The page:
A taxpayer-funded educational facility in Miami-Dade County intended to teach at-risk teens job skills is sitting vacant and unused, which has been the case since 2011.
The building, in Cutler Bay, fails to benefit the public despite ample initial funding, according to a county inspector generals audit. Its also doubtful a single student has benefited from the project as designed.
As part of a community grant agreement between the county and Bay Point Schools Inc, a nonprofit alternative school for minors with criminal pasts, $1 million in taxpayer money went toward the construction of a 13,400-square-foot building for the purpose of vocational training programs. The Lennar Foundation, a charitable arm of a nationwide housing corporation, pledged an additional $1 million.
Bay Point Schools is no longer a legal entity, and auditors have determined at least 80 percent of money was lost because of poor decisions.
If theres a saving grace, its the option for the local government and other stakeholders to find a tenant, but nothing has been secured.
Approved in May 2008, the building was meant to be part of the larger campus that sits on land owned by the Ethel and W. George Kennedy Family Foundation, a Miami-Dade charitable group focusing on childrens issues.
But by December 2008, the Florida Department of Juvenile Justice, Bay Point Schools primary funding source, announced it was withdrawing its financial support from the Cutler Bay complex. Three months later DJJ pulled out, and students were either relocated or released. State budget cuts resulting from the economic recession were one reason, a reported history of noncompliance another.
Watchdog.org contacted DJJ for examples of noncompliance but did not immediately receive a response. News reports at the time cited escapes, allegations of abuse and neglect and problems meeting basic state standards.
Despite the impending state funding collapse that effectively closed the schools doors, Bay Point Schools continued building the facility, and the countys Office of Capital Improvements continued to fund it.
These red flags and related issues that occurred almost since the inception of this project, which OCI was aware of, should have prompted it to consider that there was a strong possibility that Bay Point Schools would not be able to provide services for public benefit for 25 years, (the term of the agreement), reads the report.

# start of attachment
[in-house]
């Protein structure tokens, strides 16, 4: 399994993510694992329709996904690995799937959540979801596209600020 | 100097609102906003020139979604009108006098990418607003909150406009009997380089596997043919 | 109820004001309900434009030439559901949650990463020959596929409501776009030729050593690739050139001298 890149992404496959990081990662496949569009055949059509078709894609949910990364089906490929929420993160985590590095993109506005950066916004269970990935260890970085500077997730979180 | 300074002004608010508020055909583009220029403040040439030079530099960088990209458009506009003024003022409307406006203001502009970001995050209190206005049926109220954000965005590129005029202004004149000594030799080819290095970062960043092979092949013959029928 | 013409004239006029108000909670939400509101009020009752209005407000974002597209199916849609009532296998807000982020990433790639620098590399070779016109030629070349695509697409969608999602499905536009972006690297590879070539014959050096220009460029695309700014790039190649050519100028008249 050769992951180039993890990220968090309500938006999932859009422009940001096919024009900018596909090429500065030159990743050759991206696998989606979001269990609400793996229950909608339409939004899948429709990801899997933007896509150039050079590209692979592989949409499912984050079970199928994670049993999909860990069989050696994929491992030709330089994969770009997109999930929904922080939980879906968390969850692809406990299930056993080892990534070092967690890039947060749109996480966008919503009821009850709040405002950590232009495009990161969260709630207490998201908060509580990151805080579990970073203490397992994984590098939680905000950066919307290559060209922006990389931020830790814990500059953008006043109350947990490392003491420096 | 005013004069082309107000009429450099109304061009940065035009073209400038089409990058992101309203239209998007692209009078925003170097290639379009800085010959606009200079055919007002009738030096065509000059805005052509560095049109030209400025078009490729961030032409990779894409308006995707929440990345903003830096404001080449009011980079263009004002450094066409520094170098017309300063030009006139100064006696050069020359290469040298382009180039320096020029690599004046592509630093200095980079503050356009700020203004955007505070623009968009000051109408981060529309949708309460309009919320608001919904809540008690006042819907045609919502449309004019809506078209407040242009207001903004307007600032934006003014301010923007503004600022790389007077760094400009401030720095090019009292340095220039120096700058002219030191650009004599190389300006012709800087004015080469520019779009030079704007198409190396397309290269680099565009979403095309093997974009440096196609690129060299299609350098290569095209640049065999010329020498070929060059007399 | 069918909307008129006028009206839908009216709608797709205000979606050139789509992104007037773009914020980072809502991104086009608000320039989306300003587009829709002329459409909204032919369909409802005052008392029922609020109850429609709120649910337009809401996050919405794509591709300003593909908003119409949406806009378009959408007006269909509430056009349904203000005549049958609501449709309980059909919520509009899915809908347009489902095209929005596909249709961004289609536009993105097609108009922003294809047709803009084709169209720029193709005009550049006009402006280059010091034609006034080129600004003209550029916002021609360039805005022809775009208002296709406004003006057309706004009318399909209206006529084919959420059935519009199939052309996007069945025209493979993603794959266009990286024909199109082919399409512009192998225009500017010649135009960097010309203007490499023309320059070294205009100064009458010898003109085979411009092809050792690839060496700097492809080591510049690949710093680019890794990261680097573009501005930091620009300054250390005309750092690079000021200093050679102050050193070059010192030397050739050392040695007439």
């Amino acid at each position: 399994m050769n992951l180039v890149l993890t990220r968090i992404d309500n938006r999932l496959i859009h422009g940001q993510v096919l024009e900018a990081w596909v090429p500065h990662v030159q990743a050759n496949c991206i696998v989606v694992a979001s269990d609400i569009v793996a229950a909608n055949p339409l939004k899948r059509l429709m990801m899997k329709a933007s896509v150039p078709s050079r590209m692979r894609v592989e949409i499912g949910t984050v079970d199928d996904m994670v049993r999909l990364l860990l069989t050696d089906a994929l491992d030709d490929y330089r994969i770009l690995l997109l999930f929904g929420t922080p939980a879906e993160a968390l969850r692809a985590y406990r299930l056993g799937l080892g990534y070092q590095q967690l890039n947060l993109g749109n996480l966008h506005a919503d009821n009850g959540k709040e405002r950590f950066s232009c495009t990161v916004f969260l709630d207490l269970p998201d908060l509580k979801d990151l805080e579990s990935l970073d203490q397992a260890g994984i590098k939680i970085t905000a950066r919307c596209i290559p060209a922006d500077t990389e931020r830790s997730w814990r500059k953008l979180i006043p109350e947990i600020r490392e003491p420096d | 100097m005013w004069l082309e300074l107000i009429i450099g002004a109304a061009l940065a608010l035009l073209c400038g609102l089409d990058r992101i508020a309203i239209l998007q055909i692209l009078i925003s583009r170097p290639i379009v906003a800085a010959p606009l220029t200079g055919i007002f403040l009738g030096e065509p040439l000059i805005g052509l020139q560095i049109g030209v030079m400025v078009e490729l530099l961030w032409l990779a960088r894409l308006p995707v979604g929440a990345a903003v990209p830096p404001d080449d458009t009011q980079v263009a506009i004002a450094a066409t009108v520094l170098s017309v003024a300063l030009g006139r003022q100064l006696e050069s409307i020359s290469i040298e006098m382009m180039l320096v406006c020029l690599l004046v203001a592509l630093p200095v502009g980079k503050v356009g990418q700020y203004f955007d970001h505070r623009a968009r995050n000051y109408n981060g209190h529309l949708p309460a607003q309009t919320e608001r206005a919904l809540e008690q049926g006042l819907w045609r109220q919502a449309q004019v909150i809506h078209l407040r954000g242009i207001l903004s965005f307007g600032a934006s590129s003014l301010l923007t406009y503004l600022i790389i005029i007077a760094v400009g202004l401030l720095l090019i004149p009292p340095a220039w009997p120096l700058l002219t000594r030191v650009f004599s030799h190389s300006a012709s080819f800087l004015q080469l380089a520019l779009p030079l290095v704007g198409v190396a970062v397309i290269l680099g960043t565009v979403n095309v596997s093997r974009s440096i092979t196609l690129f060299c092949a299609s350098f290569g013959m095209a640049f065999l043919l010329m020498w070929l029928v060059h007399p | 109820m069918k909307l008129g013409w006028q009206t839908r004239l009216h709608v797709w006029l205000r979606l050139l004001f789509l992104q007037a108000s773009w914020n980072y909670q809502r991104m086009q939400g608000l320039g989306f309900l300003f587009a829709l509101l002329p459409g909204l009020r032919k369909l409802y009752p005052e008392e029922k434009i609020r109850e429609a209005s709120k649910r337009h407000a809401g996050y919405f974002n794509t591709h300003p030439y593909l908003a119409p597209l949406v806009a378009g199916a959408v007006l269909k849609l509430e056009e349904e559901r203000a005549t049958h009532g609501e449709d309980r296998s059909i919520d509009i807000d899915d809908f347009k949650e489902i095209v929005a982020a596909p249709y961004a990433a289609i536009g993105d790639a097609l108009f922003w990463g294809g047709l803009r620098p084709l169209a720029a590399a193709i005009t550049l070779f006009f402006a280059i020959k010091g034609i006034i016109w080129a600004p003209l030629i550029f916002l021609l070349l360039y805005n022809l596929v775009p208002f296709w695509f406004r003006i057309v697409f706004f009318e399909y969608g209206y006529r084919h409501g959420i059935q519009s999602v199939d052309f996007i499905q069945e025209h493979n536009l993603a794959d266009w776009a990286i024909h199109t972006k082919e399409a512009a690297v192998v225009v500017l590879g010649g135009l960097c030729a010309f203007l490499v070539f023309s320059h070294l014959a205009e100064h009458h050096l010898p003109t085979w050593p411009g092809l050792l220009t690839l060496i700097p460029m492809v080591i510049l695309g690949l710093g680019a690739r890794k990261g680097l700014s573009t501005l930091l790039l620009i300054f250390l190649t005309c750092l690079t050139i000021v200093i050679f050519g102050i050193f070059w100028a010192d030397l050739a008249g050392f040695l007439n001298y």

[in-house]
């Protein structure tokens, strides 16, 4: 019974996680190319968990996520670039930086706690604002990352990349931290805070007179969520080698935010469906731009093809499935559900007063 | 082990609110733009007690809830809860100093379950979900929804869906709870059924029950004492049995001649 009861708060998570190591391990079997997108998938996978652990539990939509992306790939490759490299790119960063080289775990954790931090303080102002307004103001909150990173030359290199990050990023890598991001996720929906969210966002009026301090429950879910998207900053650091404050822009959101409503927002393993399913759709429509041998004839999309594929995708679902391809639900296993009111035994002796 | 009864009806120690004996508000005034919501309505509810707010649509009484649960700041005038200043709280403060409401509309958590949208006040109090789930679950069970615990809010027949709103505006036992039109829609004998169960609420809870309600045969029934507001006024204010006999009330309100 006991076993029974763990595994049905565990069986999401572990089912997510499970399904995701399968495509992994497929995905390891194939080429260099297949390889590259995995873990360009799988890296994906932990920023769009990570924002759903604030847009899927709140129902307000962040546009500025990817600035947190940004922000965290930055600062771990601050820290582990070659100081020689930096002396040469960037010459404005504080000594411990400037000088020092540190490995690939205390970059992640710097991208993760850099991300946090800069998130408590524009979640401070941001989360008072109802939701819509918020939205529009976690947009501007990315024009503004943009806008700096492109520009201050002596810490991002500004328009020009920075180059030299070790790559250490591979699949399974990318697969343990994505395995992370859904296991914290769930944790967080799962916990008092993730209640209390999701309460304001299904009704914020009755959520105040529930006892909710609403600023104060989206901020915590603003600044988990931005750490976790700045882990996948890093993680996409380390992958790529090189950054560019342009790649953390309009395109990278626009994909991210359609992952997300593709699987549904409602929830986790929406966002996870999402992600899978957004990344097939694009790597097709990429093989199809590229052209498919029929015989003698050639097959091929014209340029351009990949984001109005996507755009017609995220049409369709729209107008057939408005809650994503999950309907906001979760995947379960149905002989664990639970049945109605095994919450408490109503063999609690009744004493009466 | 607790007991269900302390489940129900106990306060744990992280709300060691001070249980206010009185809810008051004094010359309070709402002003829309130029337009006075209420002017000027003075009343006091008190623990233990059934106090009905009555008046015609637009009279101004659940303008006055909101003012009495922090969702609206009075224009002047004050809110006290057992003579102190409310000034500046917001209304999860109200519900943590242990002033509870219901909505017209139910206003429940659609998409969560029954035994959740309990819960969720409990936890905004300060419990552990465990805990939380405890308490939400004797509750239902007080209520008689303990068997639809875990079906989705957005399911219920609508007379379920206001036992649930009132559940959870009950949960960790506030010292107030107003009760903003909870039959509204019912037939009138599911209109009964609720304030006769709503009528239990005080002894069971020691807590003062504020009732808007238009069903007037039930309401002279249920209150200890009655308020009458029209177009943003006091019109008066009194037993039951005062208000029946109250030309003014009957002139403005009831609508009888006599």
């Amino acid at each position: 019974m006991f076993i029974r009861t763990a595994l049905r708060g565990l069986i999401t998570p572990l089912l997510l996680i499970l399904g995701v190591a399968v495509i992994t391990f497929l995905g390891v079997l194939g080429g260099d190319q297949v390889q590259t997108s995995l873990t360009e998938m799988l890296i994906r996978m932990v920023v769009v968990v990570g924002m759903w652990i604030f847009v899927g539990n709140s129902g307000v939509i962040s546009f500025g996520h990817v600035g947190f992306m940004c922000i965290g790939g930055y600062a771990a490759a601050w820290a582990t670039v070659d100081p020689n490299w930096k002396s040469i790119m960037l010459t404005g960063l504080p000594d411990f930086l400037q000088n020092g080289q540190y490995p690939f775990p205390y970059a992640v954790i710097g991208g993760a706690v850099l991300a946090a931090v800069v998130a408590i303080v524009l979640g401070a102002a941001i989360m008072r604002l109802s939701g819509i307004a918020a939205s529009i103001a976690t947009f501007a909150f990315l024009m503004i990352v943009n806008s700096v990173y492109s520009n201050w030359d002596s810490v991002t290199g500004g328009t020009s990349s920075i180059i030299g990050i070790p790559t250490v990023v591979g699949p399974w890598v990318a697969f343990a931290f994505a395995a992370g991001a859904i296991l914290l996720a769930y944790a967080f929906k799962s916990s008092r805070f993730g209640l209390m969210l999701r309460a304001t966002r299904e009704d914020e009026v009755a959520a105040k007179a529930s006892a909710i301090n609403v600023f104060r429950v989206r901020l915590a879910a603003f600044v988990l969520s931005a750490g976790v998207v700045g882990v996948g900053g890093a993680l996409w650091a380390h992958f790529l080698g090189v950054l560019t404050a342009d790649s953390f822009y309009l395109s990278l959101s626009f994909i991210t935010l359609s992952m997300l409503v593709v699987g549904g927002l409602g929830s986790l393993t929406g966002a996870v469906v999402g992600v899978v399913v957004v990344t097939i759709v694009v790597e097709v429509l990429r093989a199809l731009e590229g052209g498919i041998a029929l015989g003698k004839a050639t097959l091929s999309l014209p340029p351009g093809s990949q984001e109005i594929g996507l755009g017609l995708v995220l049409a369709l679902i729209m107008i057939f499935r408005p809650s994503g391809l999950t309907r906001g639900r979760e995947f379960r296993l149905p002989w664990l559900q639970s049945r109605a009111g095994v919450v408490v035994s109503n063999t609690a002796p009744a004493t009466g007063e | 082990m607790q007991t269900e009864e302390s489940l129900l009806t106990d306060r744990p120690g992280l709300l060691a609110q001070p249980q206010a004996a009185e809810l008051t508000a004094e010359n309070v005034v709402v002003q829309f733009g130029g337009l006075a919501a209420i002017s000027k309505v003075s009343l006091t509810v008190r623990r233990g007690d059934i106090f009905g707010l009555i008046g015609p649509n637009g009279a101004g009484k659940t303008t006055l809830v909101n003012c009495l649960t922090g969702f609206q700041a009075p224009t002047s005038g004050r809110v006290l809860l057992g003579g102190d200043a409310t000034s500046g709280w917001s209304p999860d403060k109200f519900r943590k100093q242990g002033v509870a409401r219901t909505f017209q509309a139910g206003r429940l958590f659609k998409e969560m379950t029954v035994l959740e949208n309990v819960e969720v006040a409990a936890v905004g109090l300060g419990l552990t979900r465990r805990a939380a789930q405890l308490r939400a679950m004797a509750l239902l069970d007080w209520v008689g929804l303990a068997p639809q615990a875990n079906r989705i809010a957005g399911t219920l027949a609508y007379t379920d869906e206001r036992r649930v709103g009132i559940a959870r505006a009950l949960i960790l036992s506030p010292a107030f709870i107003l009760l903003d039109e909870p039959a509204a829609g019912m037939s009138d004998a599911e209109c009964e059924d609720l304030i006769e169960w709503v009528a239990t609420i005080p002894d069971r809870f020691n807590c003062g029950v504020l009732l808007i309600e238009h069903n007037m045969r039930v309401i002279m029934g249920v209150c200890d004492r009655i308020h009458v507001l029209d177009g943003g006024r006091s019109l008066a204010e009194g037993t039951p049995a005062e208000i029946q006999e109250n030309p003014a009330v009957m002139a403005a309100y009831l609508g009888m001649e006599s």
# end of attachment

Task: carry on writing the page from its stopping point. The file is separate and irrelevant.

Had construction stopped when DJJ pulled its funding in March 2009, only 17 percent of the $1 million in taxpayer support would have been lost. But construction continued, and a building that housed no one was finally completed in July 2011, two years behind schedule.
The county closed the project four months later, and the full $1 million grant was gone.
Attempts to verify expenses proved difficult, according to the audit.
About $831,000 of the public funding was spent after Bay Point Schools, Miami-Dade County and the town of Cutler Bay were told the project was likely doomed because of the lack of state support.
The final $121,680 was distributed at the end of the project, when it was clear that Bay Point Schools was no longer operational. The inspector general determined the money should not have been distributed due to important missing documentation. But examining additional records proved impossible.
We were informed that during the time that Bay Point Schools was being evicted from the premises, records related to its handling of the $1 million of (grant) funds that it received were inadvertently destroyed. This action deprived the Office of the Inspector General (the county or any other oversight agency) of the ability to audit critical aspects of how the grantee administered and expended (grant) funds, the report states.
Without the records, officials could not verify Bay Point Schools use of the $1 million Lennar Foundation pledge.
Watchdog.org tried to contact Bay Point Schools, but several listed numbers were disconnected. The Florida Division of Corporations lists the nonprofit as inactive.
Contact William Patrick at email@example.com.